Revisiting the Autonomous Contract - Transnational contract law, trends and supportive structures
Ralph Amissah *

3. Modelling the private international commercial law infrastructure

Apart from the study of “laws” or the existing legal infrastructure, there are a multitude of players involved in their creation whose efforts may be regarded as being in the nature of systems modelling. Of interest to this paper is the subset of activity of a few organisations that provide the underpinnings for the foundation of a successful transnational contract/sales law. These are not amongst the more controversial legal infrastructure modelling activities, and represent a small but significant part in simplifying international commerce and trade. 14

Briefly viewing the wider picture, several institutions are involved as independent actors in systems modelling of the transnational legal infrastructure. Their roles and mandates and the issues they address are conceptually different. These include certain United Nations organs and affiliates such as the United Nations Commission on International Trade Law (UNCITRAL), 15 the World Intellectual Property Organisation (WIPO) 16 and recently the World Trade Organisation (WTO), 17 along with other institutions such as the International Institute for the Unification of Private Law (UNIDROIT), 18 the International Chamber of Commerce (ICC), 19 and the Hague Conference on Private International Law. 20 They identify areas that would benefit from an international or transnational regime and use various tools at their disposal, (including: treaties; model laws; conventions; rules and/or principles; standard contracts), to develop legislative “solutions” that they hope will be subscribed to.

A host of other institutions are involved in providing regional solutions. 21 Specialised areas are also addressed by appropriately specialised institutions. 22 A result of globalisation is increased competition (also) amongst States, which are active players in the process, identifying and addressing the needs of their business communities over a wide range of areas and managing the suitability to the global economy of their domestic legal, economic, technological and educational 23 infrastructures. The role of States remains to identify what domestic structural support they must provide to be integrated and competitive in the global economy.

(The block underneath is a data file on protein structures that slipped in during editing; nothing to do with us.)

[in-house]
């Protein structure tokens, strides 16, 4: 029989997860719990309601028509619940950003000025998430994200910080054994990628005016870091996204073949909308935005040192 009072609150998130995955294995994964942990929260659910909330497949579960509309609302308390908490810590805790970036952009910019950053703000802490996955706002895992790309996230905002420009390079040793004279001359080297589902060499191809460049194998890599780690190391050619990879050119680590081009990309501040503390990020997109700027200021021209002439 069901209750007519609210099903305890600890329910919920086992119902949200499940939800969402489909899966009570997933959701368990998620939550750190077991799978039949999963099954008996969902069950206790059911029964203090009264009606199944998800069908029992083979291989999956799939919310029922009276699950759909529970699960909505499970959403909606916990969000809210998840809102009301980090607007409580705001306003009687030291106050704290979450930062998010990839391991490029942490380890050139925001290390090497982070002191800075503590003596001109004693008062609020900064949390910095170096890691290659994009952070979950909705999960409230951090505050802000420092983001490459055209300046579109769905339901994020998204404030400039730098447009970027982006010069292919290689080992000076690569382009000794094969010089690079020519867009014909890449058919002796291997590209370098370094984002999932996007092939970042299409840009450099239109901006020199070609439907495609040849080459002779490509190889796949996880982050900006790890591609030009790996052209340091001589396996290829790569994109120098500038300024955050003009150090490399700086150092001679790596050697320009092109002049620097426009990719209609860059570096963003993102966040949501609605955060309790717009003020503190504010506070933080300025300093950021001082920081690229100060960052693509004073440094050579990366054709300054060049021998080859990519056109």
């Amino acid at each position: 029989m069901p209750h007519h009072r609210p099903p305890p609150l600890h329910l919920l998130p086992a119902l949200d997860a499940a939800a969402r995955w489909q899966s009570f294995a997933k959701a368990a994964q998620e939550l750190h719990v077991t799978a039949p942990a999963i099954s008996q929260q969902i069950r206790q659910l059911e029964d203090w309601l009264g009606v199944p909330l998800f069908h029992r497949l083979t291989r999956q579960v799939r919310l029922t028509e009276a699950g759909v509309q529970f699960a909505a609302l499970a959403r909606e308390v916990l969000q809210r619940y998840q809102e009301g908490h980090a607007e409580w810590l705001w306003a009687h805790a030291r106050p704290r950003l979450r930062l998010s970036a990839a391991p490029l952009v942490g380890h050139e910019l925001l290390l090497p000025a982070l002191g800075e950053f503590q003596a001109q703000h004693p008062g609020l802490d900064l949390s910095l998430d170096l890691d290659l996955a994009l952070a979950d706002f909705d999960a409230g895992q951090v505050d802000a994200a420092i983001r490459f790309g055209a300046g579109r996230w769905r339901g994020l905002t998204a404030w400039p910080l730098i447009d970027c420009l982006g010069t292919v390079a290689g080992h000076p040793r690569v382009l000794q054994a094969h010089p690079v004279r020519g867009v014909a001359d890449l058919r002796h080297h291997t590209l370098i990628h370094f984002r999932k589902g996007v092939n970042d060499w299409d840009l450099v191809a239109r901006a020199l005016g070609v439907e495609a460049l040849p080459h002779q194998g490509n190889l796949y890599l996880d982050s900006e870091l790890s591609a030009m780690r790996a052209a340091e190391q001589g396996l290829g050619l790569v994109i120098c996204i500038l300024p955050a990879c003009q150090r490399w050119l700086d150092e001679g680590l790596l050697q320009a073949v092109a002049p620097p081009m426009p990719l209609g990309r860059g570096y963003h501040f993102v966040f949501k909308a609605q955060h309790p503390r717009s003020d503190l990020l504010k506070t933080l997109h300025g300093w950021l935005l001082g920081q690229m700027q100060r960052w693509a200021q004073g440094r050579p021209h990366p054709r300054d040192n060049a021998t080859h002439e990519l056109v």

In addition to “traditional” contributors, the technology/commerce/law confluence provides new challenges and opportunities, allowing, the emergence of important new players within the commercial field, such as Bolero, 24 which, with the backing of international banks and ship-owners, offers electronic replacements for traditional paper transactions, acting as transaction agents for the electronic substitute on behalf of the trading parties. The acceptance of the possibility of applying an institutionally offered lex has opened the door further for other actors including ad hoc groupings of the business community and/or universities to find ways to be engaged and actively participate in providing services for themselves and/or others in this domain.

 14. Look for instance at national customs procedures, and consumer protection.







 21. such as ASEAN the European Union (EU) MERCOSUR and North American Free Trade Agreement (NAFTA)

 22. e.g. large international banks; or in the legal community, the Business Section of the International Bar Association (IBA) with its membership of lawyers in over 180 countries.

 23. For a somewhat frightening peek and illuminating discussion of the role of education in the global economy as implemented by a number of successful States see Joel Spring, Education and the Rise of the Global Economy (Mahwah, NJ, 1998).

 24. also

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